Develop policies that encourage ill workers to stay at home without fear of any reprisals.
Develop other flexible policies to allow workers to telework (if feasible) and create other leave policies to allow workers to stay home to care for sick family members or care for children if schools close.
Provide resources and a work environment that promotes personal hygiene. For example, provide tissues, no-touch trashcans, hand soap, hand sanitizer, disinfectants and disposable towels for workers to clean their work surfaces.
Provide education and training materials in an easy to understand format and in the appropriate language and literacy level for all employees.
Instruct employees who are well but who have an ill family member at home with the flu that they can go to work as usual. These employees should monitor their health every day, and notify their supervisor and stay home if they become ill. Employees who have a certain underlying medical condition or who are pregnant should promptly call their health care provider for advice if they become ill.
Provide workers with up-to-date information on influenza risk factors, protective behaviors, and instruction on proper behaviors (for example, cough etiquette; avoid touching eyes, nose and mouth; and hand hygiene).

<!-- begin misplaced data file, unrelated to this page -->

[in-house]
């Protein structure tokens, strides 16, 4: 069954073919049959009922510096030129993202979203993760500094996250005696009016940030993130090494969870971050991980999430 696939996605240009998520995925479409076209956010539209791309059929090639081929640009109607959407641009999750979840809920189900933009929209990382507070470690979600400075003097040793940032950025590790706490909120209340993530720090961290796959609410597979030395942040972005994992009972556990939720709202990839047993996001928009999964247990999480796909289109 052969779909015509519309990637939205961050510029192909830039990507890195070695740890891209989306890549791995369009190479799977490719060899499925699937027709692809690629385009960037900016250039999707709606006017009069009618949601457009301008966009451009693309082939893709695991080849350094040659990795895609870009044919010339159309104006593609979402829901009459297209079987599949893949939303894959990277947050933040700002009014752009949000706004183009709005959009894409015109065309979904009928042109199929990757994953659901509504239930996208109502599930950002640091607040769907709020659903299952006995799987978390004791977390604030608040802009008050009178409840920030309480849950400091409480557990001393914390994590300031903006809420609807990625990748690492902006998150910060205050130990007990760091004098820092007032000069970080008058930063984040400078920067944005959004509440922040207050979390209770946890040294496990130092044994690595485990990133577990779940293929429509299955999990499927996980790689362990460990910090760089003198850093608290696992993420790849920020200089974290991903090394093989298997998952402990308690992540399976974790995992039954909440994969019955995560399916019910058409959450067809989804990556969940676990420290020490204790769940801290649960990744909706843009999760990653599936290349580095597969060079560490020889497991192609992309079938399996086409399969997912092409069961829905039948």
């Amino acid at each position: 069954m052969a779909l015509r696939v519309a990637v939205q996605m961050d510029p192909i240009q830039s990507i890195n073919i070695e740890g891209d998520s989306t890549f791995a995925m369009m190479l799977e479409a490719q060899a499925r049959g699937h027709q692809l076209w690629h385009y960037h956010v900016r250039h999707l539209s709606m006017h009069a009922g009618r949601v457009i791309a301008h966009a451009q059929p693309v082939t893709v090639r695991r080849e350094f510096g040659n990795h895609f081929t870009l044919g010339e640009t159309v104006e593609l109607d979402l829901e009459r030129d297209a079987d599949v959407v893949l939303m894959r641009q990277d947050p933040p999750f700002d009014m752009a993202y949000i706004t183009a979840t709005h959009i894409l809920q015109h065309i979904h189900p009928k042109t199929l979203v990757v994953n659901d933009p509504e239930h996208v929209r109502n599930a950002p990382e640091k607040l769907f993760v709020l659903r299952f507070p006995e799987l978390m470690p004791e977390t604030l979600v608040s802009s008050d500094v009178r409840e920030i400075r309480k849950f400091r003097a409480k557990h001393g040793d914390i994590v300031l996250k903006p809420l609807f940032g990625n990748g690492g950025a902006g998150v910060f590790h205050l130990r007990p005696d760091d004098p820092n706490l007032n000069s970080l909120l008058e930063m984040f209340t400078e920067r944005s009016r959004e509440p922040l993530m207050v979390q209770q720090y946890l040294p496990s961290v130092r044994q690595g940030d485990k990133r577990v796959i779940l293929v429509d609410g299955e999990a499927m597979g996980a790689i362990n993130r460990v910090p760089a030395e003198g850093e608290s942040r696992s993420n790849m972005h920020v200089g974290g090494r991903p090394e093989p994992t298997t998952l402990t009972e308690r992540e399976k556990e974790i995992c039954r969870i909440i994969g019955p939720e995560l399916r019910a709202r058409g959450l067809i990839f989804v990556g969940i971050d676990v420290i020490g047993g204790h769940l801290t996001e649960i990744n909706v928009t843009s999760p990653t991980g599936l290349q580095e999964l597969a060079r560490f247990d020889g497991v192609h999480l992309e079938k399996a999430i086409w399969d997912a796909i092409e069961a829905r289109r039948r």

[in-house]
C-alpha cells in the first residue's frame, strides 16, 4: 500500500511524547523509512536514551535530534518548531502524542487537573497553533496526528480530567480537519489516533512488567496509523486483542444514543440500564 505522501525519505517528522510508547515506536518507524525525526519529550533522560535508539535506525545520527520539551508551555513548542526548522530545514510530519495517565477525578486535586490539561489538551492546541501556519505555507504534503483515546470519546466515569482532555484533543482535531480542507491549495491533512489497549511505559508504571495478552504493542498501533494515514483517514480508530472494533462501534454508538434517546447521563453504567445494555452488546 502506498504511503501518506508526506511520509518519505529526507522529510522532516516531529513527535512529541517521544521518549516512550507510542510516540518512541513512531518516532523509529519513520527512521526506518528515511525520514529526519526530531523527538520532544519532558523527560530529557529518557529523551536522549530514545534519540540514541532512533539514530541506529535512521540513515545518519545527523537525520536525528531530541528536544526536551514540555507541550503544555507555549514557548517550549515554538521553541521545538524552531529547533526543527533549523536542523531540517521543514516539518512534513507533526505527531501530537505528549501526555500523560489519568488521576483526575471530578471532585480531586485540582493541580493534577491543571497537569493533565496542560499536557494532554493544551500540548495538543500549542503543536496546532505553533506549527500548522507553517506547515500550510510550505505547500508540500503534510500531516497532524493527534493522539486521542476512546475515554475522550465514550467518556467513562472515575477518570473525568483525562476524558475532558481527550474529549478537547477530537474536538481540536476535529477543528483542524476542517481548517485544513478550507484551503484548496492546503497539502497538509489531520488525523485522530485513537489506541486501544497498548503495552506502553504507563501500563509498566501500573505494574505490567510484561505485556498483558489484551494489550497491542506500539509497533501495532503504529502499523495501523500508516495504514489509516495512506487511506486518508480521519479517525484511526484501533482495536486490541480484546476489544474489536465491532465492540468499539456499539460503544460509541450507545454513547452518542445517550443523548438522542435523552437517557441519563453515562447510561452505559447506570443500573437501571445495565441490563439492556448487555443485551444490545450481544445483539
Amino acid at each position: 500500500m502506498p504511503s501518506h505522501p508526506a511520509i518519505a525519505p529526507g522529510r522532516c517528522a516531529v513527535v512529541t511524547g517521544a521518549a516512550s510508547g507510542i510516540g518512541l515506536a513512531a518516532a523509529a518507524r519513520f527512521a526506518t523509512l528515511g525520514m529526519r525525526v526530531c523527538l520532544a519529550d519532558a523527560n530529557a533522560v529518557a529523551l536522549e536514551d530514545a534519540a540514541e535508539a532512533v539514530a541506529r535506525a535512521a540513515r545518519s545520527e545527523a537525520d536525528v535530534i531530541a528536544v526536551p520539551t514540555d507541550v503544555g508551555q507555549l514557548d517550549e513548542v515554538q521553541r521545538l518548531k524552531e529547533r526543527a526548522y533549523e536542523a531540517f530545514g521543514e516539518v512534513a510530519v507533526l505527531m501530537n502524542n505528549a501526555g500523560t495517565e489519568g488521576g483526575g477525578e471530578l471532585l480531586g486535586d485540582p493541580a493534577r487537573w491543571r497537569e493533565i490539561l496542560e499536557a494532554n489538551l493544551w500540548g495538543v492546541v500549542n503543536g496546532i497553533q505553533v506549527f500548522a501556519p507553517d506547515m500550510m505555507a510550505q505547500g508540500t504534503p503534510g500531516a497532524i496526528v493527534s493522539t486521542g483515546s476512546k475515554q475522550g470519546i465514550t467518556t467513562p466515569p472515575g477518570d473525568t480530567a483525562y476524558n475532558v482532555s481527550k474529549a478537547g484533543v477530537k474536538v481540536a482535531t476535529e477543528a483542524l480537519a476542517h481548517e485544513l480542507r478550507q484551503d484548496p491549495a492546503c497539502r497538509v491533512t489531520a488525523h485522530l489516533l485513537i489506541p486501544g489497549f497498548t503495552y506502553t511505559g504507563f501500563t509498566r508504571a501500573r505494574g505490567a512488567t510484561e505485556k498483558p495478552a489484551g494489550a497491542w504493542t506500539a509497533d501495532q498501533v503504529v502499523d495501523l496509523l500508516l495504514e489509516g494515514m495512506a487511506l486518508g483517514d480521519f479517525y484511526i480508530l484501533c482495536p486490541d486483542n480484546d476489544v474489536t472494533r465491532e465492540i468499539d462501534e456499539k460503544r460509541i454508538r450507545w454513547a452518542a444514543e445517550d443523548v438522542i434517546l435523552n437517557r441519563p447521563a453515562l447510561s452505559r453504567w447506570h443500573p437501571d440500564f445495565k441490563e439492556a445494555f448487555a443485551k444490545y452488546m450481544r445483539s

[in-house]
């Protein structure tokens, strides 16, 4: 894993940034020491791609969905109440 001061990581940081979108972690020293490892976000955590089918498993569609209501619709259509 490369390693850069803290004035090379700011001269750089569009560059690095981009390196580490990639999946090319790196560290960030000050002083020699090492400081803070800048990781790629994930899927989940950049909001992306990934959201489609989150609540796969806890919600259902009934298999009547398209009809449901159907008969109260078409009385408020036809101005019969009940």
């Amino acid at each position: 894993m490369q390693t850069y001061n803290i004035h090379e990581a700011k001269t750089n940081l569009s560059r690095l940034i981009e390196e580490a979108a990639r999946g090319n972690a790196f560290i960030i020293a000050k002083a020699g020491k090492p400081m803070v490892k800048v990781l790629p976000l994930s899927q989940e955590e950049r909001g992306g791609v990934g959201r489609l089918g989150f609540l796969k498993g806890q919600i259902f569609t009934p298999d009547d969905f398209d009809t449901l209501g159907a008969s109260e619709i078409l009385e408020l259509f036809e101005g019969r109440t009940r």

Plan to implement practices to minimize face-to-face contact between workers if advised by the local health department. Consider the use of such strategies as extended use of e-mail, websites and teleconferences, encouraging flexible work arrangements (for example, telecommuting or flexible work hours) to reduce the number of workers who must be at the work site at the same time or in one specific location.
If an employee does become sick while at work, place the employee in a separate room or area until they can go home, away from other workers. If the employee needs to go into a common area prior to leaving, he or she should cover coughs/sneezes with a tissue or wear a facemask if available or tolerable. Ask the employee to go home as soon as possible.